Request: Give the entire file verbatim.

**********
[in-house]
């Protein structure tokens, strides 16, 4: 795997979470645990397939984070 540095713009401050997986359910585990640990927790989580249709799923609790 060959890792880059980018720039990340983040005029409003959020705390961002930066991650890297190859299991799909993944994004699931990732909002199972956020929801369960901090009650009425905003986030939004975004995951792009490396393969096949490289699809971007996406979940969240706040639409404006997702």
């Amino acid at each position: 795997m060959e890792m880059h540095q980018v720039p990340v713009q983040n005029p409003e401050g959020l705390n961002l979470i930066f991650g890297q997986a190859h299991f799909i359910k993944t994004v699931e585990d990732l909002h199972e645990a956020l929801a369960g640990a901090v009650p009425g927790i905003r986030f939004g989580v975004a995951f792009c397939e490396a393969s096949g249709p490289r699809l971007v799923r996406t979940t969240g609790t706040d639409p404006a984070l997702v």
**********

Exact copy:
[in-house]
């Protein structure tokens, strides 16, 4: 795997979470645990397939984070 540095713009401050997986359910585990640990927790989580249709799923609790 060959890792880059980018720039990340983040005029409003959020705390961002930066991650890297190859299991799909993944994004699931990732909002199972956020929801369960901090009650009425905003986030939004975004995951792009490396393969096949490289699809971007996406979940969240706040639409404006997702």
């Amino acid at each position: 795997m060959e890792m880059h540095q980018v720039p990340v713009q983040n005029p409003e401050g959020l705390n961002l979470i930066f991650g890297q997986a190859h299991f799909i359910k993944t994004v699931e585990d990732l909002h199972e645990a956020l929801a369960g640990a901090v009650p009425g927790i905003r986030f939004g989580v975004a995951f792009c397939e490396a393969s096949g249709p490289r699809l971007v799923r996406t979940t969240g609790t706040d639409p404006a984070l997702v």